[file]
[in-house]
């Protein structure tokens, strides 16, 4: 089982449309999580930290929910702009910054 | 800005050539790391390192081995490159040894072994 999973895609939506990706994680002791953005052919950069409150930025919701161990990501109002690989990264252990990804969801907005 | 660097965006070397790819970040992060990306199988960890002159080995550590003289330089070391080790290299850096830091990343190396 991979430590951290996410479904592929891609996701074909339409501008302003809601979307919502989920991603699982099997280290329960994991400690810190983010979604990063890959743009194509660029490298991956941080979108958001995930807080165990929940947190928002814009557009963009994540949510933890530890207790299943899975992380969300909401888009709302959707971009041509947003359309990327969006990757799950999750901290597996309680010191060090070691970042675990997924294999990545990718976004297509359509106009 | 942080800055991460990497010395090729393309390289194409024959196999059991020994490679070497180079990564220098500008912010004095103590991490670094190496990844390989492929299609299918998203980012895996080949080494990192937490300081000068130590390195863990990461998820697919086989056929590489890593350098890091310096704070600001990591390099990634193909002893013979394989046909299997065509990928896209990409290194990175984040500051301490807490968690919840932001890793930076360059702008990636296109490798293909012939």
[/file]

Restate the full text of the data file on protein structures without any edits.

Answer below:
[in-house]
């Protein structure tokens, strides 16, 4: 089982449309999580930290929910702009910054 | 800005050539790391390192081995490159040894072994 999973895609939506990706994680002791953005052919950069409150930025919701161990990501109002690989990264252990990804969801907005 | 660097965006070397790819970040992060990306199988960890002159080995550590003289330089070391080790290299850096830091990343190396 991979430590951290996410479904592929891609996701074909339409501008302003809601979307919502989920991603699982099997280290329960994991400690810190983010979604990063890959743009194509660029490298991956941080979108958001995930807080165990929940947190928002814009557009963009994540949510933890530890207790299943899975992380969300909401888009709302959707971009041509947003359309990327969006990757799950999750901290597996309680010191060090070691970042675990997924294999990545990718976004297509359509106009 | 942080800055991460990497010395090729393309390289194409024959196999059991020994490679070497180079990564220098500008912010004095103590991490670094190496990844390989492929299609299918998203980012895996080949080494990192937490300081000068130590390195863990990461998820697919086989056929590489890593350098890091310096704070600001990591390099990634193909002893013979394989046909299997065509990928896209990409290194990175984040500051301490807490968690919840932001890793930076360059702008990636296109490798293909012939």